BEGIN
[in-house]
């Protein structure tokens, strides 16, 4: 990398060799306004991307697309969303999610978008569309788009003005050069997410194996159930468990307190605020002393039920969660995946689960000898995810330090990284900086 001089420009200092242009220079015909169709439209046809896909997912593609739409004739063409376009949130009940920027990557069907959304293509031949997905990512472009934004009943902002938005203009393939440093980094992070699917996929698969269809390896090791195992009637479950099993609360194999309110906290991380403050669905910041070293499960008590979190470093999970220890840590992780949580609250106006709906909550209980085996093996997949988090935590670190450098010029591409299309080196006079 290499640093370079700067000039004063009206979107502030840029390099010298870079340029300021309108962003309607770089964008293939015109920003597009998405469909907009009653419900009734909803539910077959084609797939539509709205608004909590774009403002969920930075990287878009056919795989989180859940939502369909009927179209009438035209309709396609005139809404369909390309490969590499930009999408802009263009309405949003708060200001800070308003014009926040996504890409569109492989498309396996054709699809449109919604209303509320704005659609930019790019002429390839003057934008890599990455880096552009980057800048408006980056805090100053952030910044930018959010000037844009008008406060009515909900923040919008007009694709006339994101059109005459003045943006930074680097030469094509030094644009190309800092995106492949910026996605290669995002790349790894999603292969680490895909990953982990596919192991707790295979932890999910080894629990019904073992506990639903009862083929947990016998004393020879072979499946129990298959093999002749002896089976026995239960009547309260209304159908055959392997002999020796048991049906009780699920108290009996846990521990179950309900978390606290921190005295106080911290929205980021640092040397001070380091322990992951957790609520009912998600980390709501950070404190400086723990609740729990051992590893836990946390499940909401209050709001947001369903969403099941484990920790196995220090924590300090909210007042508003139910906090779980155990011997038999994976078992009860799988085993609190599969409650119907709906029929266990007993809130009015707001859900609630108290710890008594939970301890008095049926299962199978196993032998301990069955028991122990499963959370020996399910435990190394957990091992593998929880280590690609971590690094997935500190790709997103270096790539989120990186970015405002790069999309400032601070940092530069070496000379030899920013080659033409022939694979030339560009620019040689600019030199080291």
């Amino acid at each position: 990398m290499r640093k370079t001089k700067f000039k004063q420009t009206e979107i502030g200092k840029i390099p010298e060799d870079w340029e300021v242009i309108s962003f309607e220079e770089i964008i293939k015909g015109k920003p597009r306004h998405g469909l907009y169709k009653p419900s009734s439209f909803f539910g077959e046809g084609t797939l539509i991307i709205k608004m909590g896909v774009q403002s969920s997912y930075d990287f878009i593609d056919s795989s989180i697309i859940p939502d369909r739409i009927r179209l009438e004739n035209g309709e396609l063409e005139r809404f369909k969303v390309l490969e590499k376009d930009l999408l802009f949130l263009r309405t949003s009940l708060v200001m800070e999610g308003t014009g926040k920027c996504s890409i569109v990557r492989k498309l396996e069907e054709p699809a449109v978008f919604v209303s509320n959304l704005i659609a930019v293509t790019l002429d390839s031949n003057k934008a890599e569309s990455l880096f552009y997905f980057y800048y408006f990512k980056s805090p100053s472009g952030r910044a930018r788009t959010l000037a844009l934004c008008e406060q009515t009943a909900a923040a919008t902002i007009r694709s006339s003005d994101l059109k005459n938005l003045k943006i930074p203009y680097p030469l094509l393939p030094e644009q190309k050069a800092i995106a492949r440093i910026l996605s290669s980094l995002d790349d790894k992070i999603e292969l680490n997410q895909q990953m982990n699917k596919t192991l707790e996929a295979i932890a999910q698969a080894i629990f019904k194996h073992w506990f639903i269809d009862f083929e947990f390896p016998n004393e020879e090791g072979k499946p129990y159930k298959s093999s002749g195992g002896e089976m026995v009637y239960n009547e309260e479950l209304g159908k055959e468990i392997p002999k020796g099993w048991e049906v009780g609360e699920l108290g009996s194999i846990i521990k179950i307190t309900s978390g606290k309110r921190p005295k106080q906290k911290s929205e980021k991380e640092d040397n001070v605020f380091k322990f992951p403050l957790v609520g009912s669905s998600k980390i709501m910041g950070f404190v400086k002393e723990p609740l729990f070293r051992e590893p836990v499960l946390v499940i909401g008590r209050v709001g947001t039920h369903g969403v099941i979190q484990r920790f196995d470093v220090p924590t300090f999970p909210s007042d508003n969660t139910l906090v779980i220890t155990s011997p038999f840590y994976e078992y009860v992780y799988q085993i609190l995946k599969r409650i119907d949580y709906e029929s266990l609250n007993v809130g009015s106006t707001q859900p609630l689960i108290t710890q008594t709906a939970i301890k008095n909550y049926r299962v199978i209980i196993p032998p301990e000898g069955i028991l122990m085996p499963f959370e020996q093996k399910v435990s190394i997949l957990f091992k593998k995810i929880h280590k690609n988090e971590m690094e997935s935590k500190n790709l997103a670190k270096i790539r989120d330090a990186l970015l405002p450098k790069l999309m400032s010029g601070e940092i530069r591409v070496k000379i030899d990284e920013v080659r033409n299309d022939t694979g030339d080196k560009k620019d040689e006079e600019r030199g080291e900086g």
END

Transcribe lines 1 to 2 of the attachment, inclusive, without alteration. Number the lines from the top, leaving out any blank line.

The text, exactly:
[in-house]
């Protein structure tokens, strides 16, 4: 990398060799306004991307697309969303999610978008569309788009003005050069997410194996159930468990307190605020002393039920969660995946689960000898995810330090990284900086 001089420009200092242009220079015909169709439209046809896909997912593609739409004739063409376009949130009940920027990557069907959304293509031949997905990512472009934004009943902002938005203009393939440093980094992070699917996929698969269809390896090791195992009637479950099993609360194999309110906290991380403050669905910041070293499960008590979190470093999970220890840590992780949580609250106006709906909550209980085996093996997949988090935590670190450098010029591409299309080196006079 290499640093370079700067000039004063009206979107502030840029390099010298870079340029300021309108962003309607770089964008293939015109920003597009998405469909907009009653419900009734909803539910077959084609797939539509709205608004909590774009403002969920930075990287878009056919795989989180859940939502369909009927179209009438035209309709396609005139809404369909390309490969590499930009999408802009263009309405949003708060200001800070308003014009926040996504890409569109492989498309396996054709699809449109919604209303509320704005659609930019790019002429390839003057934008890599990455880096552009980057800048408006980056805090100053952030910044930018959010000037844009008008406060009515909900923040919008007009694709006339994101059109005459003045943006930074680097030469094509030094644009190309800092995106492949910026996605290669995002790349790894999603292969680490895909990953982990596919192991707790295979932890999910080894629990019904073992506990639903009862083929947990016998004393020879072979499946129990298959093999002749002896089976026995239960009547309260209304159908055959392997002999020796048991049906009780699920108290009996846990521990179950309900978390606290921190005295106080911290929205980021640092040397001070380091322990992951957790609520009912998600980390709501950070404190400086723990609740729990051992590893836990946390499940909401209050709001947001369903969403099941484990920790196995220090924590300090909210007042508003139910906090779980155990011997038999994976078992009860799988085993609190599969409650119907709906029929266990007993809130009015707001859900609630108290710890008594939970301890008095049926299962199978196993032998301990069955028991122990499963959370020996399910435990190394957990091992593998929880280590690609971590690094997935500190790709997103270096790539989120990186970015405002790069999309400032601070940092530069070496000379030899920013080659033409022939694979030339560009620019040689600019030199080291």